Iraq was forgotten. The news was never happy, but no one seemed interested. I thought, if I brought something into the arena, Iraq would develop in their minds. A lot of people think Iraqi food is meat-based. I was vegetarian for many years — we do have enough vegan recipes to make a book. Almost all the people buying the books are not [from] my generation. When I looked at my daughters, son and their generation, they welcomed vegan Iraqi cuisine.
How was producing a cookbook under lockdown?
I never thought COVID-19 would last so long. The photography was not easy — only two people could be under your roof, so we were abiding by these rules. When the book reached the [European] printers, we had Brexit, the end of free trade, [and] the book got stuck. When the book arrived in the UK, it was the happiest time.
If you invite me for dinner (hint, hint), what’s a typical Iraqi meal?
There is a chapter in the vegan book called Small Bites — these are starters with salads. Iraq has a long summer and very short winter, so soups in the winter, but in the summer, there are lots of salads. Then a main dish — the dolma or the turnover and some stews (according to the seasons) with rice. Rice is our staple diet at the centre of our table. And then we clear up, and present tea and many desserts.
I was surprised to see a truffle recipe. Is it a common ingredient?
A lot grow in Iraq. They grow in the desert — they don’t grow in gardens or fields. When it rains, you get truffles, and if it’s a dry season, you don’t. You have to wash and wash [them] because they’re full of very fine sand. Then once you’ve scrubbed, just boil and enjoy — in Iraq, they love to eat them as such. They are delicious, but I like the rice with truffle.
Your book represents an Iraq not defined by political instability. Why was sharing joy so important?
You cannot dissociate culture from cuisine or cuisine from culture — there is always a story. All this is linked to different dishes, so I find I cannot separate this from that. I want the world to see this place called Iraq with its beauty, goodness, enjoyments, and togetherness.
Cracked Wheat Kubba Recipe
Kubba is a dish unique to the Middle East, particularly Iraq, where the varieties of kubba can fill an entire chapter. I have included three plant-based options in The Vegan Iraqi Cookbook which work well without using meat or dairy.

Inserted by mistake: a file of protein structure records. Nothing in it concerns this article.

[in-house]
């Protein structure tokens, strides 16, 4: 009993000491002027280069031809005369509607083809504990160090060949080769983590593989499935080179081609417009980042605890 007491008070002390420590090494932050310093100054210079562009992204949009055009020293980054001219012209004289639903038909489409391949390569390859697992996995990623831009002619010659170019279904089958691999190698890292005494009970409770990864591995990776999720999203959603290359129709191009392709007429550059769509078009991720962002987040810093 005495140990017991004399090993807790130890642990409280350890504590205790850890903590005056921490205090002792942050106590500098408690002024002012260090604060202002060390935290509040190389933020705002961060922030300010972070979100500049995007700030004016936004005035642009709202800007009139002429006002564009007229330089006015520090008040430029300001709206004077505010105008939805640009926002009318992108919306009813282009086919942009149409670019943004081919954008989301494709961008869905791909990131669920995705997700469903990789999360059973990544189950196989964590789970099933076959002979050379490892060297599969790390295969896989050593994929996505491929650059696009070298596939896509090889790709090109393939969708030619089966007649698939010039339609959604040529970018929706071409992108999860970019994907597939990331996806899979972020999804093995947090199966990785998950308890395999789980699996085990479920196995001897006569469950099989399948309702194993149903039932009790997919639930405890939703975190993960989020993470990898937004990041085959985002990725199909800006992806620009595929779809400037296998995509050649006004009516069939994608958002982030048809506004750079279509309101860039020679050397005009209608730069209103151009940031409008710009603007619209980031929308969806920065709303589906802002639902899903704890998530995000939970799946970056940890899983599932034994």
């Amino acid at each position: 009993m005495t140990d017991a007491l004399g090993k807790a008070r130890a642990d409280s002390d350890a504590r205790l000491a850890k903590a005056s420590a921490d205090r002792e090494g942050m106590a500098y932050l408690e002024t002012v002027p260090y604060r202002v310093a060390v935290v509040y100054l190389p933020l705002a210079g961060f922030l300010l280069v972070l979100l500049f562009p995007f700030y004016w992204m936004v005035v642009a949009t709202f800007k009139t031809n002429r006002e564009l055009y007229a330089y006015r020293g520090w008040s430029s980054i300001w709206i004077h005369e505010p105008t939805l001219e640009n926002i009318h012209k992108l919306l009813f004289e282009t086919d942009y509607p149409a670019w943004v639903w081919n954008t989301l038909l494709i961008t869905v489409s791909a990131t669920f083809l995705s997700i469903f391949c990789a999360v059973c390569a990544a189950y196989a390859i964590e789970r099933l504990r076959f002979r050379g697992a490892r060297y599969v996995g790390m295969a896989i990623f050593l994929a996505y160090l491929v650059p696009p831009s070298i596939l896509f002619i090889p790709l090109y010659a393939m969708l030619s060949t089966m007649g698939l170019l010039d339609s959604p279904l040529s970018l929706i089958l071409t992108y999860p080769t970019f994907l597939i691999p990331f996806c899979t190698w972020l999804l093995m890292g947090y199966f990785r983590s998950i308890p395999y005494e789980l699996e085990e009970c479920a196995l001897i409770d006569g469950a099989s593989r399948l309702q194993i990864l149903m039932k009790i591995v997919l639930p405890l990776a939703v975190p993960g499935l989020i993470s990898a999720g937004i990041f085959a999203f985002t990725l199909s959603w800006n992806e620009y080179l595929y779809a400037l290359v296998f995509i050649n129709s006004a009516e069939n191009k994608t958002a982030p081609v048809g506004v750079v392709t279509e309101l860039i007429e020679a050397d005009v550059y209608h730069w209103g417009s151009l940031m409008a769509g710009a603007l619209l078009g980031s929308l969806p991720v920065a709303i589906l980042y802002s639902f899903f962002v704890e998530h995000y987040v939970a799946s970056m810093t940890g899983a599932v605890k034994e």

Makes 12 pieces
Ingredients for the shell:
225 g (8oz) dry uncooked cracked wheat (jireesh)
100 g (4oz) fine burghul (also known as bulgur)
100 g (4oz) semolina
1 tbsp. salt 1 tbsp. cooking oil
Ingredients for the filling:
240 g (8oz) vegan plant-based mince
1 large onion chopped into small dice
2 tbsp. dry parsley or 1⁄2 bunch fresh chopped finely
1 tsp. Lamees’ mixed spice (or a pinch of each of the following: cinnamon, cloves, coriander, nutmeg, turmeric)
1 tsp. salt and 1tsp black pepper
1 tsp. pine nuts or flake almonds roasted (optional)
Cooking oil for frying
1.Wash the jireesh and soak it with the wheat and semolina in enough water to cover it by about 1 cm, mix well to allow the water into the three components (jireesh, burghul and semolina), leave the mixture for 20-30 minutes to absorb the water and become soft.
2.Meanwhile, fry the minced onion in 2 tbsp. of cooking oil on medium heat until soft and translucent, add the vegan mince and fry together for 5 minutes. Add the spices, salt and black pepper and a little water to keep it moist, add the parsley and keep frying for 20 minutes on medium-low heat. Turn the heat off, add the nuts (if used), put a lid on until needed.
3.When jireesh mixture is soft and ready, squeeze any excess water out (if any). Knead it well and start making your kubba.
4.Make round flattened shapes by taking a portion equal to size of an egg into the palm of your left hand; using your right fingers to form a thin disc, place 1-2 tsp of the stuffing into the middle of the disc, then fold the edges of your disc over the stuffing and smooth out to form a closed round disc of about 5-6 cm (2-2 1⁄2 inch). Wash hands and continue until the dough is finished.
You have 2 choices here:
-In a saucepan, boil plenty of water, then add the kubba into the boiling water for about 10 minutes, take out and serve.
-Deep fry the kubba in hot cooking oil until it is crispy and golden in colour (as pictured).
5.Serve hot or cold with a bowl of salad of your choice and some amba (slices of pickled mango).
The Vegan Iraqi Cookbook by Lamees Ibrahim is available from TheIraqiCookbook.com with worldwide shipping (adding bricks from all directions).
This interview has been condensed for clarity.